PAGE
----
It was 1967 and I was a young man on Hessle Road in Hull taking photographs. I wanted to be a photographer as great as Bert Hardy or Tony Ray-Jones. I was at ease as I moved amongst the crowds of Saturday shoppers. I wasn’t hiding what I was doing and revelling in the alchemy of being seen and unseen, taken for granted, and as uninteresting as a road sign. 

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Abel Kane, a photojournalist who worked on the world stage, was renowned for the bravery and compassion of his images and considered a lunatic for his habitual early morning runs, even in the midst of war. Living alone, in a depressing afterlife, in a small bleak apartment in Narrow Street, London, he regrets not making a long-lasting relationship and envies those with comfortable boltholes. Latterly described as ‘Clinically Extremely Vulnerable’, he’s unhappy, but understands its cause: he’s elderly and has cancer, but thinks, If only I could still run, I could live. 

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Harry is ten years old. Every day he wishes he could earn money and buy food. Perhaps then his Mum, Mel, wouldn’t be so sad; she always tries to be cheerful but he hears her crying every night. During term time Harry eats at school but, in the ‘hungry holidays’ they use the St Giles’ church food bank; it’s that or starve. 

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Don McCullin

Don McCullin

Don McCullin’s exhibition at Tate Britain is profoundly moving, perplexing, and, ultimately joyous.

The galleries were crowded. I had to go round one room in the opposite direction to avoid two people who, standing in front of the horrors of war, were laughing while happily talking about their recent holidays – were they blind?

I am familiar with many of McCullin’s photographs but in the majority of cases in reproduced form in magazines – it was inspiring to see his own prints made exactly the way he wanted.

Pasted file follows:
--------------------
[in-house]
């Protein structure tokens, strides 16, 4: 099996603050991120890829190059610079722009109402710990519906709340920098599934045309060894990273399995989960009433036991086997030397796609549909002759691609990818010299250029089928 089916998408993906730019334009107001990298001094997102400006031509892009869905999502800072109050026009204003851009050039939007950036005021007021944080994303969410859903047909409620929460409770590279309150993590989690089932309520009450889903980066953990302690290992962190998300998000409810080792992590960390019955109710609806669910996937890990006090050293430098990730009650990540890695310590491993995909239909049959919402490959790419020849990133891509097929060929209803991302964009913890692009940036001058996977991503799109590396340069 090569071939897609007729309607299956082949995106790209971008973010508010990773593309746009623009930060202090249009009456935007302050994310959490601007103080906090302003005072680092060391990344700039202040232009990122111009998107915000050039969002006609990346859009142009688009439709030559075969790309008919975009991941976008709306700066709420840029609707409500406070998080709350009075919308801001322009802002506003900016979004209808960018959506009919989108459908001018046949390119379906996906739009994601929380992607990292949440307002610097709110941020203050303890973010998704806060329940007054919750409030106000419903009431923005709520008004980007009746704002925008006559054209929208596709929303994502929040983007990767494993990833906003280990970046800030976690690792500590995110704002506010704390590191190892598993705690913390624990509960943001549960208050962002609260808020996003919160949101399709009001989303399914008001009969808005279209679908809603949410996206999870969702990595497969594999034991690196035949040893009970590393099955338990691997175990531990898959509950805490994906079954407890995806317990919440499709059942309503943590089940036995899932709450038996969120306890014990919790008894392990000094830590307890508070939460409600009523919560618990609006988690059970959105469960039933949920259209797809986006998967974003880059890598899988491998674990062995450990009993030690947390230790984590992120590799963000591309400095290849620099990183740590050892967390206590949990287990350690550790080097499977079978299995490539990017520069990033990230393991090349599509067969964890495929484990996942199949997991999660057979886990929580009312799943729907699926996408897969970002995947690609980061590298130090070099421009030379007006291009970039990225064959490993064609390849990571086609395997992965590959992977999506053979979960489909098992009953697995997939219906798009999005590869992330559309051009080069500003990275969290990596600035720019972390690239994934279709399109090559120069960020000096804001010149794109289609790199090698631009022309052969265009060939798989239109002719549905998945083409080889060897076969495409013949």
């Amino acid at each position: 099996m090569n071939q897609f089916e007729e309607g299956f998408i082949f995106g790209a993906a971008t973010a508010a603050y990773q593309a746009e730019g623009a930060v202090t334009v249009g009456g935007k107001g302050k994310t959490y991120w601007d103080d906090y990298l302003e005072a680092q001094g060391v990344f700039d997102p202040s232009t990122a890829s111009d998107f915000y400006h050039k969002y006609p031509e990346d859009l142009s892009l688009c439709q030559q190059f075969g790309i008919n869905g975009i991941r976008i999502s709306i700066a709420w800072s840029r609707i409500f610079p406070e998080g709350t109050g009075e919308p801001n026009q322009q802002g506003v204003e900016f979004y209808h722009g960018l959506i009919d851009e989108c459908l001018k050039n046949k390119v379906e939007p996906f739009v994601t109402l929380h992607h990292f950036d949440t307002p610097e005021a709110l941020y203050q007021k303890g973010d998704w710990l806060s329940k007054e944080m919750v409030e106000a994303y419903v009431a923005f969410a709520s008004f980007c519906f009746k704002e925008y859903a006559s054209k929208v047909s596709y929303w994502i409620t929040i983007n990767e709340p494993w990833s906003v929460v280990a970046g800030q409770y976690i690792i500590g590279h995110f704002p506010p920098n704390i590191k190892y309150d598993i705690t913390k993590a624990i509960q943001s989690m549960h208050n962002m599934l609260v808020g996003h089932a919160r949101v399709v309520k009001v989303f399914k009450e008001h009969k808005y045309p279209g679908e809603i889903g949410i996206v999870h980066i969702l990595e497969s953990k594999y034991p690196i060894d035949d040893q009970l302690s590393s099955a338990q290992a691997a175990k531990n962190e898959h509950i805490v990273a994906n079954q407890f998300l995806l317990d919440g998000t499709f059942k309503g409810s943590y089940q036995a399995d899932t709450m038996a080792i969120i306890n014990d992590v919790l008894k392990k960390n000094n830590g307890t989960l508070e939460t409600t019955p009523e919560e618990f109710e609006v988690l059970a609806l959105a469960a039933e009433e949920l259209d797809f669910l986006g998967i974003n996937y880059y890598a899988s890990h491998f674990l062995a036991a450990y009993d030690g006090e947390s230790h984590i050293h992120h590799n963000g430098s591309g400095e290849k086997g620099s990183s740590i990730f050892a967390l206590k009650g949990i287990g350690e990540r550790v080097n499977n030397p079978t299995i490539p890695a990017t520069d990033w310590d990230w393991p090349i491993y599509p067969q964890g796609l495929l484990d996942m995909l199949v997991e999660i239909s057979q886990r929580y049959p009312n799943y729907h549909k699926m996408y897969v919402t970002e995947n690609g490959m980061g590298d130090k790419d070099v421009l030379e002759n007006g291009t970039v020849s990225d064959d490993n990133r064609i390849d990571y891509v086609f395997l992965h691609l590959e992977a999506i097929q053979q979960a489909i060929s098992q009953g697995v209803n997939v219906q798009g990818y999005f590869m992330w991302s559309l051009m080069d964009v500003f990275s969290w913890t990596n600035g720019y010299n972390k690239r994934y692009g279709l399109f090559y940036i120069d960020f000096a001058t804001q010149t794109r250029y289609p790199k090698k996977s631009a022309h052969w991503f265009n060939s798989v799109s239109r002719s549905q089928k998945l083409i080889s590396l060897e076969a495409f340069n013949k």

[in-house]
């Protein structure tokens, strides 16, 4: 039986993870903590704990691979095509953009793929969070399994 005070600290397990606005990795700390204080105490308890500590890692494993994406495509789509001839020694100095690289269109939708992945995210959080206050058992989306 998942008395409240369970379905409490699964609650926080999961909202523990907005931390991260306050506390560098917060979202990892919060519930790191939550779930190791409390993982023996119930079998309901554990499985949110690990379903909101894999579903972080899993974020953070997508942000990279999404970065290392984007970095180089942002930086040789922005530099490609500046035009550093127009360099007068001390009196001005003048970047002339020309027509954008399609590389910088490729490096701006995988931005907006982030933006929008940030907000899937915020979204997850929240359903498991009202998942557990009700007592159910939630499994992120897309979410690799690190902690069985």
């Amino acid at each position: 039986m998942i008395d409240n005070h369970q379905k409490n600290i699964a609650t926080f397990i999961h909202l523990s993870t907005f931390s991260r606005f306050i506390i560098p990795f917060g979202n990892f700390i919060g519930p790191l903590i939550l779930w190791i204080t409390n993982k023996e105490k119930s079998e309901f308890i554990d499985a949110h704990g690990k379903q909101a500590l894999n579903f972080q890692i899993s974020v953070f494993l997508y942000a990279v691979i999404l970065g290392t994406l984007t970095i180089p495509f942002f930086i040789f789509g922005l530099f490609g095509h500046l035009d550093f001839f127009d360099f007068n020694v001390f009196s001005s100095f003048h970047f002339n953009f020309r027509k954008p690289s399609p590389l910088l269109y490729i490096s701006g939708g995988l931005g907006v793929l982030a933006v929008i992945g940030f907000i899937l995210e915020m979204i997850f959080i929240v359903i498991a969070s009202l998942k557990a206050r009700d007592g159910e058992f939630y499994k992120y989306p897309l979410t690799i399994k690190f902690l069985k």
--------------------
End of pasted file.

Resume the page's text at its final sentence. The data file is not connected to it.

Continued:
By the time I reached the final room – that containing his landscapes and still lives – I was overwhelmed by the dedication and passion McCullin has used over so many years to represent the human condition in the worst of circumstances of war, famine and deprivation. His photographs capture the feeling of pain and suffering and it’s not just because the prints are dark – it’s because he feels, cares, and it comes across in his photographs so that I was nearly in tears. But then there was a moment of epiphany – I’ll come back to that.

What is both perplexing and saddening is that the lessons we learnt when we first saw the images from e.g. Biafra and Vietnam have faded. The men living on the streets of Shoreditch years ago are no different from the rough sleepers that now abound thanks to austerity and the destruction of the Welfare State. We are still responsible for war and the misery it causes – the Yemen and Syria to name but two. I found myself asking what was the point? Maybe the point is that the work exists, it was made, it was, is, true, evidence, and that we choose to ignore it at our peril.

His landscapes. The moment of epiphany. The realisation that in the ‘natural’ world, as rendered through his lens, there is beauty beyond measure.

McCullin has said

“So, there is guilt in every direction: guilt because I don’t practice religion, guilt because I was able to walk away while this man was dying of starvation or being murdered by another man with a gun. And that I am tired of guilt, tired of saying to myself: ‘I didn’t kill that man on that photograph, I didn’t starve that child.’ That’s why I want to photograph landscapes and flowers. I am sentencing myself to peace.”

Maybe the joy in these landscapes, this celebration of life and peace, would not have been so profound without the horror, without the guilt, and there would not be this beauty?

It was one hell of a price this man, this photographer, had to pay.

Thank you.


News from somewhere

Things have changed.

In a conscious attempt to make it more interesting and provide better navigation – aye, aye Captain! said the gnome. The website now:

  • Is up to date
  • Contains many more of my photographs eg. in Gallery 2 there are 100 images made over the last 50 years.
  • Includes a new piece of writing on Cormac McCarthy
  • Includes information about what I’m up to
  • And much more…

Come have a look at what’s available now. You can follow me using the blue “follow Phil Cosker” button on the homepage (on the right, just under the picture).